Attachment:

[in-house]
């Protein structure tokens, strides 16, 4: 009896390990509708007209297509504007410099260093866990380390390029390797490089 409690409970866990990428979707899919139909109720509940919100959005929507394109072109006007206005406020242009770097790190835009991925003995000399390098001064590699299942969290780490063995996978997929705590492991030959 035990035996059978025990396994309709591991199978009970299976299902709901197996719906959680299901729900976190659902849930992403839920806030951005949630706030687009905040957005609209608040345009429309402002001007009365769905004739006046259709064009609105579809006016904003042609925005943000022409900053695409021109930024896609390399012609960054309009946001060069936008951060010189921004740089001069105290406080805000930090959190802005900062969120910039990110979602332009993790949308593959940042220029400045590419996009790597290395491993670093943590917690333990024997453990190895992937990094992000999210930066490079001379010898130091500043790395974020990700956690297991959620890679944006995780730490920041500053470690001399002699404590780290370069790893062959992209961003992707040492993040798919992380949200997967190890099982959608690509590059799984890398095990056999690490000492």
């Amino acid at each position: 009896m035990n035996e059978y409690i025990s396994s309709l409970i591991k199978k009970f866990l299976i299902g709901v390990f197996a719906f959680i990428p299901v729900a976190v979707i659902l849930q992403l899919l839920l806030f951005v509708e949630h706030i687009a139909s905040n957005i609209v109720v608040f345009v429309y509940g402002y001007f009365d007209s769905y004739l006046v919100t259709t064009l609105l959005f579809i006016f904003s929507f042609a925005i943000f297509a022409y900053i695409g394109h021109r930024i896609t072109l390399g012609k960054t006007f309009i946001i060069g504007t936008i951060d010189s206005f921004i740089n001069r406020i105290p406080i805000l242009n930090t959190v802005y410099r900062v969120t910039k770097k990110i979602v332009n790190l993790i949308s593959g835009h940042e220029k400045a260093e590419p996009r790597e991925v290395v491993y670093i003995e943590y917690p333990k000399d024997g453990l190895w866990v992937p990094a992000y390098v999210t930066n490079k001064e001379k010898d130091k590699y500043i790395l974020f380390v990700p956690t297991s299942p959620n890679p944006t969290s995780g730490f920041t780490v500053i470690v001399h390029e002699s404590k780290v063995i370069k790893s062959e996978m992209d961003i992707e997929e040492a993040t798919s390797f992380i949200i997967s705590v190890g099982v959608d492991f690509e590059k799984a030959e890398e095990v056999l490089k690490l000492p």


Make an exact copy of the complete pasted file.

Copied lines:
[in-house]
């Protein structure tokens, strides 16, 4: 009896390990509708007209297509504007410099260093866990380390390029390797490089 409690409970866990990428979707899919139909109720509940919100959005929507394109072109006007206005406020242009770097790190835009991925003995000399390098001064590699299942969290780490063995996978997929705590492991030959 035990035996059978025990396994309709591991199978009970299976299902709901197996719906959680299901729900976190659902849930992403839920806030951005949630706030687009905040957005609209608040345009429309402002001007009365769905004739006046259709064009609105579809006016904003042609925005943000022409900053695409021109930024896609390399012609960054309009946001060069936008951060010189921004740089001069105290406080805000930090959190802005900062969120910039990110979602332009993790949308593959940042220029400045590419996009790597290395491993670093943590917690333990024997453990190895992937990094992000999210930066490079001379010898130091500043790395974020990700956690297991959620890679944006995780730490920041500053470690001399002699404590780290370069790893062959992209961003992707040492993040798919992380949200997967190890099982959608690509590059799984890398095990056999690490000492």
């Amino acid at each position: 009896m035990n035996e059978y409690i025990s396994s309709l409970i591991k199978k009970f866990l299976i299902g709901v390990f197996a719906f959680i990428p299901v729900a976190v979707i659902l849930q992403l899919l839920l806030f951005v509708e949630h706030i687009a139909s905040n957005i609209v109720v608040f345009v429309y509940g402002y001007f009365d007209s769905y004739l006046v919100t259709t064009l609105l959005f579809i006016f904003s929507f042609a925005i943000f297509a022409y900053i695409g394109h021109r930024i896609t072109l390399g012609k960054t006007f309009i946001i060069g504007t936008i951060d010189s206005f921004i740089n001069r406020i105290p406080i805000l242009n930090t959190v802005y410099r900062v969120t910039k770097k990110i979602v332009n790190l993790i949308s593959g835009h940042e220029k400045a260093e590419p996009r790597e991925v290395v491993y670093i003995e943590y917690p333990k000399d024997g453990l190895w866990v992937p990094a992000y390098v999210t930066n490079k001064e001379k010898d130091k590699y500043i790395l974020f380390v990700p956690t297991s299942p959620n890679p944006t969290s995780g730490f920041t780490v500053i470690v001399h390029e002699s404590k780290v063995i370069k790893s062959e996978m992209d961003i992707e997929e040492a993040t798919s390797f992380i949200i997967s705590v190890g099982v959608d492991f690509e590059k799984a030959e890398e095990v056999l490089k690490l000492p």